Norplant and African AmericansThe recent public discussion...

SATURDAY MAIL BOX

February 13, 1993

Norplant and African Americans

The recent public discussion of the contraceptive Norplant is very distressing.

As a female obstetrician/gynecologist who has Norplant and directs a family planning clinic, I am distressed at the chorus of men attempting to deny women the power to make an informed decision as to whether to use a contraceptive.

Throughout history -- whether it be wife-burning, stoning women for adultery, female genital mutilation or fundamentalist

patriarchy, men, often under the self-assumed mantle of religion, seek to control women's lives.

As an African-American, I am troubled that certain African-American men are attempting to deny women an option so far available only to informed, mostly white, middle class women.

They convey the impression that Norplant is a punishment instead of a potential blessing.

Further, when discussing the availability of Norplant to women on welfare, they convey the impression that most women on welfare are African-American. The fact is that only a third of women on welfare in this country are African-American.

Finally, as a physician, I am disturbed by the public discussion by persons who are uninformed. The Sun continues to sensationalize the issue, quoting and headlining critics while burying the comments of more reasonable and informed observers such as Del. Pete Rawlings and Rev. William Calhoun.

"Don't we already offer other contraceptives?" Reverend Calhoun asked. "So what's the difference?"

Norplant is one of many contraceptive options.

The decision to use Norplant is a personal decision governed by the individual woman's lifestyle, goals and health status.

From reading The Sun one would think women are obligated to keep Norplant in place for five years. In fact, as should be stated in every article, Norplant can be removed at any time with fertility being restored more quickly than with other hormonal methods.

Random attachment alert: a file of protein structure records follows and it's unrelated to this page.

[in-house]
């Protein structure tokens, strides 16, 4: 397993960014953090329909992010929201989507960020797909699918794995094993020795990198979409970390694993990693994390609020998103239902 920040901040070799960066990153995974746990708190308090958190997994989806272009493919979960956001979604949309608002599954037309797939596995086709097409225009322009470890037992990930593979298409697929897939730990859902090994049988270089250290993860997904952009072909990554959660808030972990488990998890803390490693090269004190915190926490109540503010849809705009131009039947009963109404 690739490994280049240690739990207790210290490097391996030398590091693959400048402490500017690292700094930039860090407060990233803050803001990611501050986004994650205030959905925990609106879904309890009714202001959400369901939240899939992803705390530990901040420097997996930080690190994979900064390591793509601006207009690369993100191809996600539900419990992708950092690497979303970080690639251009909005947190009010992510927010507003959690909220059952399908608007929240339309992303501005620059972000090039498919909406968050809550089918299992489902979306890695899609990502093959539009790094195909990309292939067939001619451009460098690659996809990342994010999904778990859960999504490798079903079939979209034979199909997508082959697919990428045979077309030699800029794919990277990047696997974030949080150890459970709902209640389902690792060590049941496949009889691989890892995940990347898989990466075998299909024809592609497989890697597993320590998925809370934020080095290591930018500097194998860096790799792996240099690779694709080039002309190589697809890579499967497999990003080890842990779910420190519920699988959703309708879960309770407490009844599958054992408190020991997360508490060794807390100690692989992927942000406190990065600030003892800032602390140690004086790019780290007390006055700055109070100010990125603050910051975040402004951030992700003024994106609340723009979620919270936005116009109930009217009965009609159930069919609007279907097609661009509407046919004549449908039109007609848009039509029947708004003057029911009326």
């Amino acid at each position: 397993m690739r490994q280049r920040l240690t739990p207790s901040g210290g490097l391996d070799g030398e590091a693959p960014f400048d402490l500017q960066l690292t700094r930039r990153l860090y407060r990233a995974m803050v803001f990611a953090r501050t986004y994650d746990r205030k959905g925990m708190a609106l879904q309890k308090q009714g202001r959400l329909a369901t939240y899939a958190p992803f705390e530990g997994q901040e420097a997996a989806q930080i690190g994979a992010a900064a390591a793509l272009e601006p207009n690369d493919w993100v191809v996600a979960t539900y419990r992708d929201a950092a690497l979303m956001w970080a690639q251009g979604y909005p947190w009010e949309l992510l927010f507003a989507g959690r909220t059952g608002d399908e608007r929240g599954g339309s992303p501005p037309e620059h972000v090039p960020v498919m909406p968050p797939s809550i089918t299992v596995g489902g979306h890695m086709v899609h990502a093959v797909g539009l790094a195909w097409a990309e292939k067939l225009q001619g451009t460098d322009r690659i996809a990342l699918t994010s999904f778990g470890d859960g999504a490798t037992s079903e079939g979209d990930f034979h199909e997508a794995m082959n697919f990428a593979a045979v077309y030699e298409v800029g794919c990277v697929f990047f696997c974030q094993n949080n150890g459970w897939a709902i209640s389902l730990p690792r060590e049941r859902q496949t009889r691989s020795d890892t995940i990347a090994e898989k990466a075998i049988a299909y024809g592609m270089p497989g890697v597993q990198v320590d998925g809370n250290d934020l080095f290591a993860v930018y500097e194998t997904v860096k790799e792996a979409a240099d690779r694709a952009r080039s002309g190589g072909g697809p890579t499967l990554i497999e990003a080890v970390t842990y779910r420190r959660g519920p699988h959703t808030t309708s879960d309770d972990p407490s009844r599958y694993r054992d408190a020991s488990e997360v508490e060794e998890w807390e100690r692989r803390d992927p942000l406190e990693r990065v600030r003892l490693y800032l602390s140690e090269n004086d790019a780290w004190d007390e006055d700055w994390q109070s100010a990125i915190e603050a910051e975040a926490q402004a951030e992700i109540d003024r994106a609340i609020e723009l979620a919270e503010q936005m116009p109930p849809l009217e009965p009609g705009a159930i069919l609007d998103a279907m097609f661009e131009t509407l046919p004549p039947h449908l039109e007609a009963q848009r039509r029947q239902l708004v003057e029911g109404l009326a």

The press should further make clear Norplant has been safely used by over 500,000 women in the United States and nearly 2 million women worldwide. It releases a lower dosage of hormones than in birth control pills.

One might ask why this clamor over providing the option of Norplant when birth control pills have been in use for 30 years. Norplant has been used worldwide for over 10 years. No other contraceptive has been as widely tested prior to distribution as Norplant.

The Francis Scott Key Medical Center's Family Planning Clinic has provided the Norplant contraceptive to over 1,000 women.

These women all made an informed, voluntary decision to choose their method. Less than 8 percent of these women have asked that their implants be removed. Women who request removal have their removals performed in a timely fashion.

My simple request is that politicians, men and clergy members leave this personal decision to informed women.

Vanessa E. Cullins, M.D.

Baltimore

The writer is director of the Francis Scott Key Family Planning Clinic.

____________ This is a response to an editorial Jan. 30: "Norplant: Paternalism Choice?"

The editorial began with the statement "Norplant, the five-year contraceptive implant, has been used by almost 2 million women around the world -- by choice."

You then went on to discuss the governor's State of the State address last month where he raised possible solutions to the problem of children born out of wedlock to parents who are on welfare or who are children themselves.

You went on to criticize a group of East Baltimore ministers, accusing us of paternalism, saying that there are many poor women in Maryland who want Norplant but cannot afford it and that we should be concerned about our congregations.

You implied that as ministers, we are against the right of poor women to choose a safe, proven contraceptive, however benevolent our intent.

As a group, Clergy United for Renewal in East Baltimore (CURE), we are opposed to Norplant.

The Baltimore City Health Department has targeted our public ++ middle and high school children, ages 12 to 17. This is a test, because Norplant has never been used on a large scale on women under the age of 20. Depending upon the success or failure in Baltimore, this may be duplicated in other cities across the nation.

There are several possible side effects, including excessive bleeding, raised blood pressure and cholesterol levels which may later cause other serious health problems. The long-term effects are still unknown in women under 20.

The Health Department will even administer this drug to these children without parental consent. There is something inherently wrong when a parent must consent for a child to go on a trip to the zoo but need not consent for that same child to receive a contraceptive.

We do not want to send our children the wrong message. However old fashioned, we believe that sex outside of heterosexual, monogamous marriage is morally wrong.

Baltimore Sun Articles
|
|
|
Please note the green-lined linked article text has been applied commercially without any involvement from our newsroom editors, reporters or any other editorial staff.